Where are they going?

In February of this year, Forbes  Magazine published “Why Teachers are Leaving and Where They’re Going.” Apparently, there is a demand for teacher skills in companies that produce educational products and companies that train educators. Teachers have transferable skills such as the ability to chunk information and deliver content, efficiency, creativity, and organization. Teachers are masters at graphic design, management. Indeed.com published a list of 35 businesses that are interested in hiring teachers because of these transferable skills.

Why am I staying?

Again, my answer is the same. If you don’t know, then you’re not paying attention. I’m staying because of the kids. I love helping to engage students to think critically. I love it when they accidentally call me “Mom” (yes, even in middle school). I love knowing my impact.

If you’re going to stay on this crazy carnival ride with me,  here’s a little freebie for you. Just a little something to use when you go back to school at the end of the summer!

The Science of Summer Sports

“But when will we have to know this?” Every middle school teacher has heard this lament. It’s hard to make Newton’s Laws or simple machines exciting, and it’s hard for a 7th or 8th grade student to engage with heavy dry material. But when you can make the science engaging or relevant, kids will dig in. Children are naturally curious, and if you can tap into that curiosity, you can help them learn anything. The newest product line in the JustAddH2O store is a series of products connecting the summer games to science, and the kids are loving it! The science of summer sports engages middle schoolers and helps them make connections to physical science.

science of cyclingThe Science of Cycling

The first product in the science of summer sports product line analyzes how science affects cycling.

How do helmets work? First we’ll tackle the problem of bicycle helmets. Learn how helmets work and then use what you learned to protect an egg in everyone’s favorite lab – the egg drop!

Helmets protect your head from injury in two ways. The plastic outer shell helps your head slide rather than stop suddenly, preventing or lessening the severity of an injury. The foam padding inside cushions the impact by spreading it out over a longer period of time and a larger surface, reducing the force on any one part of the head.

Use what you learn about helmets to design and build a container to protect an egg from breaking. Kids love this activity – I’ve had students come back years later and remind me of how their egg didn’t break (or did break) and what fun they had doing the lab.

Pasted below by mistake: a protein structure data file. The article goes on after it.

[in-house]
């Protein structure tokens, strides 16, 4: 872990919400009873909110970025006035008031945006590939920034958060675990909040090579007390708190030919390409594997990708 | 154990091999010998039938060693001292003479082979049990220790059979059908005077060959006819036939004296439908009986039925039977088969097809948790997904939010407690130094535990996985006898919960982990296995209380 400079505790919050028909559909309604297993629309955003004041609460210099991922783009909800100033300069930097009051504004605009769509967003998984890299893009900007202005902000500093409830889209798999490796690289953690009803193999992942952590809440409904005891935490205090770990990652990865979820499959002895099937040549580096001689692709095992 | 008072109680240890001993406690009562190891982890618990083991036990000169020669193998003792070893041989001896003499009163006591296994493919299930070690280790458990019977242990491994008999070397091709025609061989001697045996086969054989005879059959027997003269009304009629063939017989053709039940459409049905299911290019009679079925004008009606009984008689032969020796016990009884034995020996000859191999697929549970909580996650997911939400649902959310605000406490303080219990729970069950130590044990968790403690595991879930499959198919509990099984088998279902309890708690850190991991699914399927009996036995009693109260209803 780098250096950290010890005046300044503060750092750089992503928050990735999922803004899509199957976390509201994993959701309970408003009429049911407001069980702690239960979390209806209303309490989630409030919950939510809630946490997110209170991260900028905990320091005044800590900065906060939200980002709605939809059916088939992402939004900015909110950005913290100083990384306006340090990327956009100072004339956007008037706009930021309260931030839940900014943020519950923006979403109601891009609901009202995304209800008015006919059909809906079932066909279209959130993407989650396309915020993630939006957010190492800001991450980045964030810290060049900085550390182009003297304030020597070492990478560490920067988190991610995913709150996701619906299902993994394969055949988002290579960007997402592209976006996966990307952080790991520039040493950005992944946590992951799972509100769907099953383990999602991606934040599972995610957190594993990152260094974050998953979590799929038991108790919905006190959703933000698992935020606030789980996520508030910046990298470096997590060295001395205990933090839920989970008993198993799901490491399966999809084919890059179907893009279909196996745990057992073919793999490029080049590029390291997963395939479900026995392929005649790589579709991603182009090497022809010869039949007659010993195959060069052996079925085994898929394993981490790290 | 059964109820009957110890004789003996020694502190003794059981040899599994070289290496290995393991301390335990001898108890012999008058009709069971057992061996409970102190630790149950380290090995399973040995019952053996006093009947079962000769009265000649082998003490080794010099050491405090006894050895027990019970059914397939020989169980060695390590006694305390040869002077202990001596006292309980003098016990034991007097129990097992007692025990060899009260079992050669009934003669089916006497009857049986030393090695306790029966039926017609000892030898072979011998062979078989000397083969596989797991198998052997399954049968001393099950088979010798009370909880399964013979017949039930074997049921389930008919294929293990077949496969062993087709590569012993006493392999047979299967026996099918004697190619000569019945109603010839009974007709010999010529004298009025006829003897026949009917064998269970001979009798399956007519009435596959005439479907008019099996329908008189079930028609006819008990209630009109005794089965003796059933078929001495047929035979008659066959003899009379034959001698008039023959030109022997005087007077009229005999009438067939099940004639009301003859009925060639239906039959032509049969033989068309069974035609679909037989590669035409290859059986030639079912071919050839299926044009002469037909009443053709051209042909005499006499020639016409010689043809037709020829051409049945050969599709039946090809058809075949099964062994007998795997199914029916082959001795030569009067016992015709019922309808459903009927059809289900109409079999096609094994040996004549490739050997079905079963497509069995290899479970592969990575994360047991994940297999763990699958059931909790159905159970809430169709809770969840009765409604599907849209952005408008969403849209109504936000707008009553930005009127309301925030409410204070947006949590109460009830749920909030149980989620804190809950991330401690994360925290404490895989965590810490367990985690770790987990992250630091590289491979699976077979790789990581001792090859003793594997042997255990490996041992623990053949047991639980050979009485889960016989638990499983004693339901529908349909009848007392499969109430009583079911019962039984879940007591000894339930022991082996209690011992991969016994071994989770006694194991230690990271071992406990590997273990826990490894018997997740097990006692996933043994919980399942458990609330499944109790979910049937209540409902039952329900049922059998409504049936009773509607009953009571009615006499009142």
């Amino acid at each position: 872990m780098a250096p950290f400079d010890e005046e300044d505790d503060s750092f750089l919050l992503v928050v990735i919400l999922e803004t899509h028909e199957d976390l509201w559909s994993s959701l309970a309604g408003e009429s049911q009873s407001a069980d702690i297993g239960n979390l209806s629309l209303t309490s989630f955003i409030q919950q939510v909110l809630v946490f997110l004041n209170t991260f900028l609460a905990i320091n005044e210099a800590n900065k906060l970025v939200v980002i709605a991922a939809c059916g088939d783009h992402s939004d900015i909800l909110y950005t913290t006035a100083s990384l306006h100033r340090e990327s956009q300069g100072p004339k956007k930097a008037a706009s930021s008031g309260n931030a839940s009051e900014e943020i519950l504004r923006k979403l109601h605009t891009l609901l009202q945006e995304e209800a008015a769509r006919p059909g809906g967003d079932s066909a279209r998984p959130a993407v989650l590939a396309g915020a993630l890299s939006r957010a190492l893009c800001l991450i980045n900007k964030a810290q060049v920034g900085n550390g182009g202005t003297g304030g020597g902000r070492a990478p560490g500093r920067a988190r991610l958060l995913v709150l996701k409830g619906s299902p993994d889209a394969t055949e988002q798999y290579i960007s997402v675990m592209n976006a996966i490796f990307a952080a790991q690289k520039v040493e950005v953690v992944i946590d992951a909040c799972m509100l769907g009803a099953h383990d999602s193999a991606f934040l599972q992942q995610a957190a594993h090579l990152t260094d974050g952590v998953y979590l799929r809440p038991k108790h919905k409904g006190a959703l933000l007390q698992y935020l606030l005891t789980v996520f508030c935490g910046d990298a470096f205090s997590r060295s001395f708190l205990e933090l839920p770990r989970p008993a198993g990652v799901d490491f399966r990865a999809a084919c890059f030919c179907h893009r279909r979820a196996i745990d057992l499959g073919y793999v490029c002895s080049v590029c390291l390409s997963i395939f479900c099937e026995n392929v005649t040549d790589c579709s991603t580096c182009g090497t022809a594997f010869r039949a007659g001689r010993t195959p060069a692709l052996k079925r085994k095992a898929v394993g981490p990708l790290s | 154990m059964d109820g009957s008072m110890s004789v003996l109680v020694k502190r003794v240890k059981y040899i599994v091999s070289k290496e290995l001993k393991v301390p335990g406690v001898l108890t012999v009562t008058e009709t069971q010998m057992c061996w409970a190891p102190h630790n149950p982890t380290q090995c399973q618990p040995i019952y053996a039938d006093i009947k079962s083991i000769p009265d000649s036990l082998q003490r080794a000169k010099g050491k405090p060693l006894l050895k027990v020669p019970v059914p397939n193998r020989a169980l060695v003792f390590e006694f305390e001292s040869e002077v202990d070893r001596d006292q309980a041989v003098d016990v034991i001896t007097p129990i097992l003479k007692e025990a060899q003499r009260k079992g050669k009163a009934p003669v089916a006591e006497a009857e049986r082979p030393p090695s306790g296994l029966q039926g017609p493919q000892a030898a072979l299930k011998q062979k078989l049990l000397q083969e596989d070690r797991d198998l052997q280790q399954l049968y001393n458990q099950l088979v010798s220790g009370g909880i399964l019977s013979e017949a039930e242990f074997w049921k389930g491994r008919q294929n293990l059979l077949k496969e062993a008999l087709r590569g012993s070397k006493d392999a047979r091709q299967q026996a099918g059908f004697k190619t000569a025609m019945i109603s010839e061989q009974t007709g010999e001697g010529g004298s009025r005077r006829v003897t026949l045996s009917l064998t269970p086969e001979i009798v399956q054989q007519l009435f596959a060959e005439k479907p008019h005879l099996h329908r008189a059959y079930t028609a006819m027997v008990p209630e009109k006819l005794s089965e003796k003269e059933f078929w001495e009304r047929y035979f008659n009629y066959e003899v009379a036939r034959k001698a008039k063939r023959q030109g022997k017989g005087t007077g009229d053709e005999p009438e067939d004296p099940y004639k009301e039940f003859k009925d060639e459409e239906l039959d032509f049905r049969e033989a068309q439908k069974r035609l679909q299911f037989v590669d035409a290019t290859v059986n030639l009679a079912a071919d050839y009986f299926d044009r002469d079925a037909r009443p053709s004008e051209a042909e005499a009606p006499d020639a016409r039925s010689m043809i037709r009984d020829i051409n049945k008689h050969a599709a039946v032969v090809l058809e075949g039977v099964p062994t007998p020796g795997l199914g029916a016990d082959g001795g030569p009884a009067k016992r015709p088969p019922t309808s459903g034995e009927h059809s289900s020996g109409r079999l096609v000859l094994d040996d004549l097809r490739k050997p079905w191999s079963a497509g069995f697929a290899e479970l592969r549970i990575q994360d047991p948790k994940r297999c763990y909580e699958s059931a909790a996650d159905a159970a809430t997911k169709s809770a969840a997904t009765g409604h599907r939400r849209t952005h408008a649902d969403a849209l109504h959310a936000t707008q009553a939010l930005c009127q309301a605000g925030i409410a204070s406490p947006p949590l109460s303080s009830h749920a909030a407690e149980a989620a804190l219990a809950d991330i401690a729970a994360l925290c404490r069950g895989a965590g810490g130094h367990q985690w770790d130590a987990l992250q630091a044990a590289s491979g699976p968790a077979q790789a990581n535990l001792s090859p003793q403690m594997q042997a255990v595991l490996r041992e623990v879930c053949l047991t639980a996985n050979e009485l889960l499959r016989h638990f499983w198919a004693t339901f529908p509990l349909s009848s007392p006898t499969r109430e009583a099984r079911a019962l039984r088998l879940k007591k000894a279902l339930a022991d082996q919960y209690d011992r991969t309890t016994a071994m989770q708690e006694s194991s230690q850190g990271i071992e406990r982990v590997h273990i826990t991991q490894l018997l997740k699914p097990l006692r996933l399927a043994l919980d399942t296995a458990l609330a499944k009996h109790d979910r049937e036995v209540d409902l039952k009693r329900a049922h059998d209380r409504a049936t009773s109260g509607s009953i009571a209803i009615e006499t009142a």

What are wheels and axles? A wheel and axle is a simple machine that helps make work easier. In a bicycle, the pedal acts like a wheel and transfers the movement of your food to the smaller axle, which transfers the movement to the bicycle chain. The bicycle chain acts like a pulley and transfers the movement to another axle, this one in the center of the bicycle wheel. This axle transfers the movement to the larger wheel which makes the bike move.

Students make their own go-kart wheel and axles out of fruits and vegetables. Sometimes, I tell students to bring in a piece of fruit or a vegetable without telling them what it will be used for, and then I pair up students so that they have to make their go-kart from the two items they brought in. This is another high engagement activity that graduates remind me of years later.  “Remember that time we had to make a cart out of a piece of celery and a green pepper?!”

The Science of Basketballthe science of basketball

The summer games wouldn’t be complete without basketball. There are 3 hands on activities that even sports-challenged middle schoolers can complete to learn about the science of basketball.

How does the surface affect the bounce? Students can practice collecting data while trying to determine how the type of surface affects how high a basketball bounces. Using controls (inflation of the ball, height from which the ball is dropped) and variables (different surfaces), students use the scientific method. A simple data table comparing the height of a bounce on linoleum, wood, grass, carpet, asphalt, or whatever surfaces are available to you will allow students to make comparisons. Create a bar graph and add another NGSS skill to your toolbelt.

How does inflation affect the bounce? A similar experiment uses differently inflated basketballs to measure how each one bounces. Have students try different amounts of inflation ranging from 4 psi up to 8 or 9 psi to determine the inflation that produces the best bounce. Students will use controls (surface and height from which the basketball is dropped) and variables (inflation) and collect data which they can graph in a bar graph.

How do senses affect accuracy? A fun activity students enjoy is to compare how many baskets a student can get in 10 shots when they’ve covered one eye, plugged their ears, or worn gloves.

science of runningThe Science of Running

Start off studying about the science of running by learning how the human body is built to run. The muscles and tendons of the legs combine with the arches in the foot to make our bodies perfect runners. The ability to sweat helps us control our body temperatures.